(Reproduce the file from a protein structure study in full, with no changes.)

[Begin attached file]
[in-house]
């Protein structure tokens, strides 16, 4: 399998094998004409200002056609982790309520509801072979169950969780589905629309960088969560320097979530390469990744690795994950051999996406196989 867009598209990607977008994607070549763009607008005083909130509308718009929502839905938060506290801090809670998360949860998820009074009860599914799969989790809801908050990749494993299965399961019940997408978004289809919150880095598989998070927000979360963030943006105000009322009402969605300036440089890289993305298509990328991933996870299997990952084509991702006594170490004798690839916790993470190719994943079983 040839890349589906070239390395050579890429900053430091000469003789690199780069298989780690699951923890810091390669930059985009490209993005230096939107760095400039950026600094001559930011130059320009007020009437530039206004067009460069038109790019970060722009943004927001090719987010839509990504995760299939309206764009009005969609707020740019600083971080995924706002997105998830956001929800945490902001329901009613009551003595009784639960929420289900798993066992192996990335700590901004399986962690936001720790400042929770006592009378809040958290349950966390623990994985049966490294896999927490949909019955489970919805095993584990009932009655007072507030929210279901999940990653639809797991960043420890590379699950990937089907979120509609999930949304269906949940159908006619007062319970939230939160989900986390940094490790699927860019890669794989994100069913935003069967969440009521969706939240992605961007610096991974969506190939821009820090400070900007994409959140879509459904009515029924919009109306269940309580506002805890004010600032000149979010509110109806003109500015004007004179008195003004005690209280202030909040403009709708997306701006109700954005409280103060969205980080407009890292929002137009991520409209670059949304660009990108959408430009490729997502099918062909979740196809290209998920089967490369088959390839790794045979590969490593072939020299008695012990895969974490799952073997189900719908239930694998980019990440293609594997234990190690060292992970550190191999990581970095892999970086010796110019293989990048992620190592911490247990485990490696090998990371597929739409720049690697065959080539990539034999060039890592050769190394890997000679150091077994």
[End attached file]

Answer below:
[in-house]
């Protein structure tokens, strides 16, 4: 399998094998004409200002056609982790309520509801072979169950969780589905629309960088969560320097979530390469990744690795994950051999996406196989 867009598209990607977008994607070549763009607008005083909130509308718009929502839905938060506290801090809670998360949860998820009074009860599914799969989790809801908050990749494993299965399961019940997408978004289809919150880095598989998070927000979360963030943006105000009322009402969605300036440089890289993305298509990328991933996870299997990952084509991702006594170490004798690839916790993470190719994943079983 040839890349589906070239390395050579890429900053430091000469003789690199780069298989780690699951923890810091390669930059985009490209993005230096939107760095400039950026600094001559930011130059320009007020009437530039206004067009460069038109790019970060722009943004927001090719987010839509990504995760299939309206764009009005969609707020740019600083971080995924706002997105998830956001929800945490902001329901009613009551003595009784639960929420289900798993066992192996990335700590901004399986962690936001720790400042929770006592009378809040958290349950966390623990994985049966490294896999927490949909019955489970919805095993584990009932009655007072507030929210279901999940990653639809797991960043420890590379699950990937089907979120509609999930949304269906949940159908006619007062319970939230939160989900986390940094490790699927860019890669794989994100069913935003069967969440009521969706939240992605961007610096991974969506190939821009820090400070900007994409959140879509459904009515029924919009109306269940309580506002805890004010600032000149979010509110109806003109500015004007004179008195003004005690209280202030909040403009709708997306701006109700954005409280103060969205980080407009890292929002137009991520409209670059949304660009990108959408430009490729997502099918062909979740196809290209998920089967490369088959390839790794045979590969490593072939020299008695012990895969974490799952073997189900719908239930694998980019990440293609594997234990190690060292992970550190191999990581970095892999970086010796110019293989990048992620190592911490247990485990490696090998990371597929739409720049690697065959080539990539034999060039890592050769190394890997000679150091077994």